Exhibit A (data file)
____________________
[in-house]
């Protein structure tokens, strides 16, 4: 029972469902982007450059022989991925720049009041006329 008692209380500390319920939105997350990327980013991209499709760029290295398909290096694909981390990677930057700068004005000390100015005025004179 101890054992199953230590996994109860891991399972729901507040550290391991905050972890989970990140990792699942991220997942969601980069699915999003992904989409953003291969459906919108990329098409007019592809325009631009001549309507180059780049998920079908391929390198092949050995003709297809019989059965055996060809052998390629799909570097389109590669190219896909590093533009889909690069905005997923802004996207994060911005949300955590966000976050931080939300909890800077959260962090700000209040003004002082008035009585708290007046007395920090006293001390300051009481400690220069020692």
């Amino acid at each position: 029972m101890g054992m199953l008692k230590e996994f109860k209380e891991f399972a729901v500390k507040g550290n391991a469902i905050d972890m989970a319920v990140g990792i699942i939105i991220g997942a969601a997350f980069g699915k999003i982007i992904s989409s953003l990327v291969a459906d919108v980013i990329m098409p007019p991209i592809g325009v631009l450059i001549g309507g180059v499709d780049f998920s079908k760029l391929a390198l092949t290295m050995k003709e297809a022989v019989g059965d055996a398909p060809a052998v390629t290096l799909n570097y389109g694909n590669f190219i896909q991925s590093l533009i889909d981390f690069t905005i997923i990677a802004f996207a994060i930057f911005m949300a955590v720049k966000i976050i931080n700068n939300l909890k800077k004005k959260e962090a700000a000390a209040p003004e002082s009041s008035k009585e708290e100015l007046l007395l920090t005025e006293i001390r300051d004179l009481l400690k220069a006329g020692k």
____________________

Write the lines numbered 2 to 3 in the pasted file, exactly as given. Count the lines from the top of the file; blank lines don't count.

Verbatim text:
């Protein structure tokens, strides 16, 4: 029972469902982007450059022989991925720049009041006329 008692209380500390319920939105997350990327980013991209499709760029290295398909290096694909981390990677930057700068004005000390100015005025004179 101890054992199953230590996994109860891991399972729901507040550290391991905050972890989970990140990792699942991220997942969601980069699915999003992904989409953003291969459906919108990329098409007019592809325009631009001549309507180059780049998920079908391929390198092949050995003709297809019989059965055996060809052998390629799909570097389109590669190219896909590093533009889909690069905005997923802004996207994060911005949300955590966000976050931080939300909890800077959260962090700000209040003004002082008035009585708290007046007395920090006293001390300051009481400690220069020692």
């Amino acid at each position: 029972m101890g054992m199953l008692k230590e996994f109860k209380e891991f399972a729901v500390k507040g550290n391991a469902i905050d972890m989970a319920v990140g990792i699942i939105i991220g997942a969601a997350f980069g699915k999003i982007i992904s989409s953003l990327v291969a459906d919108v980013i990329m098409p007019p991209i592809g325009v631009l450059i001549g309507g180059v499709d780049f998920s079908k760029l391929a390198l092949t290295m050995k003709e297809a022989v019989g059965d055996a398909p060809a052998v390629t290096l799909n570097y389109g694909n590669f190219i896909q991925s590093l533009i889909d981390f690069t905005i997923i990677a802004f996207a994060i930057f911005m949300a955590v720049k966000i976050i931080n700068n939300l909890k800077k004005k959260e962090a700000a000390a209040p003004e002082s009041s008035k009585e708290e100015l007046l007395l920090t005025e006293i001390r300051d004179l009481l400690k220069a006329g020692k």